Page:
Alternative splicing – the choice of different splice sites and/or exons in a primary transcript that possesses numerous exons and introns – is a widespread phenomenon. With the advent of very sensitive as well as high-throughput techniques, it has proven possible to identify alternatively-spliced transcripts for many, perhaps a majority, perhaps all genes. However, the very sensitivity of the techniques raise the interesting and important question of the functional significance of what is observed. Thus, it is possible that much (most, all?) of the alternatively-spliced mRNA isoforms are the results of splicing errors. (Some in the blogosphere are of the opinion that alternative splicing is mostly artifact.) Accordingly, studies that speak to the functions of the products of alternative splicing are always of interest.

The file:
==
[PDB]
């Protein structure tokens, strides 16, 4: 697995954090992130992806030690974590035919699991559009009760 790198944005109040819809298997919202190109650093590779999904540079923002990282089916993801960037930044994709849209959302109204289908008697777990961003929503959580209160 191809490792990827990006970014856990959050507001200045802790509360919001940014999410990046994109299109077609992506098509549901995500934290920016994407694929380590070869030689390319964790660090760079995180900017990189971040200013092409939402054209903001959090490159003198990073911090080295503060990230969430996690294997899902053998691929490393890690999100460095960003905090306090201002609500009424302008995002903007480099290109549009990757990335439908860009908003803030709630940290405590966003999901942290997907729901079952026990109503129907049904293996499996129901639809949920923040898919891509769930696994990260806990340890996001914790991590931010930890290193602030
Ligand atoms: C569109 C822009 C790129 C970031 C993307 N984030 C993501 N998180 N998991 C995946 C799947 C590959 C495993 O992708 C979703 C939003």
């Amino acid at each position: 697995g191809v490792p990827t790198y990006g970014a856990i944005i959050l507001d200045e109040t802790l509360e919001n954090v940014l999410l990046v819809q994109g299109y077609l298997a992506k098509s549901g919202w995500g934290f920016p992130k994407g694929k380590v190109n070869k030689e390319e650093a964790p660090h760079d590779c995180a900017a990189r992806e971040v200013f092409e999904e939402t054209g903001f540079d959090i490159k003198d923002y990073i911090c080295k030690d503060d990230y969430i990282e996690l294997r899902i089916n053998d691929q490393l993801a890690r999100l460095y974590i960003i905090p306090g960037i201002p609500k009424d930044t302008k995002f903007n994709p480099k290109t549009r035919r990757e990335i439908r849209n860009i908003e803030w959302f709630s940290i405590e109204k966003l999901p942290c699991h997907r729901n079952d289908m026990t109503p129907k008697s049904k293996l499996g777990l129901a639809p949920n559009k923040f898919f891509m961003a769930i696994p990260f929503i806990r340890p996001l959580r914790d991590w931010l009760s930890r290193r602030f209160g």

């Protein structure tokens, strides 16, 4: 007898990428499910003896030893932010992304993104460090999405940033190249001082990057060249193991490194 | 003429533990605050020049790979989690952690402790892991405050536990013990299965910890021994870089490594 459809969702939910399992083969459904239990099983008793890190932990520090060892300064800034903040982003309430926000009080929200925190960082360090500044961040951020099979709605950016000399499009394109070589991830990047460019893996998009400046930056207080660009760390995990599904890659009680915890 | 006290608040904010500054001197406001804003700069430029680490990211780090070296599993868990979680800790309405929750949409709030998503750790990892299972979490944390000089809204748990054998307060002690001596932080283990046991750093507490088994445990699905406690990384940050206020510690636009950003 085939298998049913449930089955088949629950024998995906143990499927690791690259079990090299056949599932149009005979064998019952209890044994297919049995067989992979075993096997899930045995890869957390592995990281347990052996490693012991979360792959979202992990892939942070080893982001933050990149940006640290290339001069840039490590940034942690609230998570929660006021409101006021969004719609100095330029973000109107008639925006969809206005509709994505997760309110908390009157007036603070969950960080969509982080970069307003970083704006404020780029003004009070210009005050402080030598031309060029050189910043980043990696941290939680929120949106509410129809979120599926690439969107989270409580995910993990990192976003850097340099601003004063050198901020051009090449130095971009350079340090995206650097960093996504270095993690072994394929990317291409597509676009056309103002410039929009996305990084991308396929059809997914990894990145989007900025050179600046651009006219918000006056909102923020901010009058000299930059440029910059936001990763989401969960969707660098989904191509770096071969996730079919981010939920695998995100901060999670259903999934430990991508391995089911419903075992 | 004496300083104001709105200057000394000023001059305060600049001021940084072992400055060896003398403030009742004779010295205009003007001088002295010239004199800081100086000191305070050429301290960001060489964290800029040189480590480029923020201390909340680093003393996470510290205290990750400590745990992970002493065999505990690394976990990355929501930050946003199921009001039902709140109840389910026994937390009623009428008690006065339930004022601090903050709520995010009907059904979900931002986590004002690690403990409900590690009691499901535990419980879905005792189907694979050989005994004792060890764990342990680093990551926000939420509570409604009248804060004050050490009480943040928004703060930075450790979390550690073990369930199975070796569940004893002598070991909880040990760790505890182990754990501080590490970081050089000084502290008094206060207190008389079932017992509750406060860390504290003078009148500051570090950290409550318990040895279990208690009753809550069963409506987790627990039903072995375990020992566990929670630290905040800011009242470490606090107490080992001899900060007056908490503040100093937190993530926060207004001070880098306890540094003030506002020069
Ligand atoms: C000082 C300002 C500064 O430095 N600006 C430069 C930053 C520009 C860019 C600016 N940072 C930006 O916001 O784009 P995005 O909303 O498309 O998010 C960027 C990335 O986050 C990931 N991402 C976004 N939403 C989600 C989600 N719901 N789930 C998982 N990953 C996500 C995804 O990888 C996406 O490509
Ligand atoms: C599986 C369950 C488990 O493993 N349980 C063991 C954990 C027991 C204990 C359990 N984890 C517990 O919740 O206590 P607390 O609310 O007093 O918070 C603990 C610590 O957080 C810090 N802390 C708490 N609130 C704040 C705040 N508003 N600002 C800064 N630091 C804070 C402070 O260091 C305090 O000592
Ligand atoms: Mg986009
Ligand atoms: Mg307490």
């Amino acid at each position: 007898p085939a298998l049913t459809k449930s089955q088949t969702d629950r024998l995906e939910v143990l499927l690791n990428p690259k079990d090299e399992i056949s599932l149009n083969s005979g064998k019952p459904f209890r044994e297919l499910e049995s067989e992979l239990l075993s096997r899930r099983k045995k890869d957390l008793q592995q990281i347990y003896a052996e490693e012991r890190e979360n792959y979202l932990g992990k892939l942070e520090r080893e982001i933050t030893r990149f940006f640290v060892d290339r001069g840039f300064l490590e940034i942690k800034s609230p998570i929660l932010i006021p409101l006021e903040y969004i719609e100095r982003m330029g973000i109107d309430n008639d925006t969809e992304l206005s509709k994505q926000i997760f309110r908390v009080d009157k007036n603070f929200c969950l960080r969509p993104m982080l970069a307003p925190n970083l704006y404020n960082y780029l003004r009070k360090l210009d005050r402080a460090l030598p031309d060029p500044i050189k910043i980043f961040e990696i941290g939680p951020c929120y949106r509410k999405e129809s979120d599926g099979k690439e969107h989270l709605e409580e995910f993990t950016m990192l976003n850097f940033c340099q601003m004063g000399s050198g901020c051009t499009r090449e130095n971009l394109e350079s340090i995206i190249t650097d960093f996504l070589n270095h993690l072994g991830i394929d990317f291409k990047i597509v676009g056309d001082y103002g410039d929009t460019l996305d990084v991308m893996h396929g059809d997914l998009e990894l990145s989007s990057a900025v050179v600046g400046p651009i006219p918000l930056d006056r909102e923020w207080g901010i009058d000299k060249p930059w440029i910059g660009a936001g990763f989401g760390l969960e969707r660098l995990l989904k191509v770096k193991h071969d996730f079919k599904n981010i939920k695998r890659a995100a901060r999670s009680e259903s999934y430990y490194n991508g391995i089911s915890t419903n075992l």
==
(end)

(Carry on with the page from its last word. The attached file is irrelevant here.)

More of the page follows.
A recent study from Stephen Mount’s lab illustrates an excellent approach to this problem. In this study, two different isoforms of a so-called SR protein (the Arabidopsis SR45 splicing factor) were studied. These isoforms are encoded by different alternatively-spliced mRNAs, and differ by eight amino acids that correspond to one of two 3′ splice sites that are chosen in the course of pre-mRNA processing. Loss-of-function mutant plants that do not make SR45 show a range of developmental phenotypes that affect flowers and roots. Interestingly, when one isoform is expressed* in a loss-of-function mutant background, the flower phenotype is reversed but not the root phenotype. Conversely, expression of the other isoform restores normal root growth but not flower morphology. The bottom line is that the two SR45 isoforms have distinct functions. Thus, at least in this case, alternative splicing has important roles in growth and development.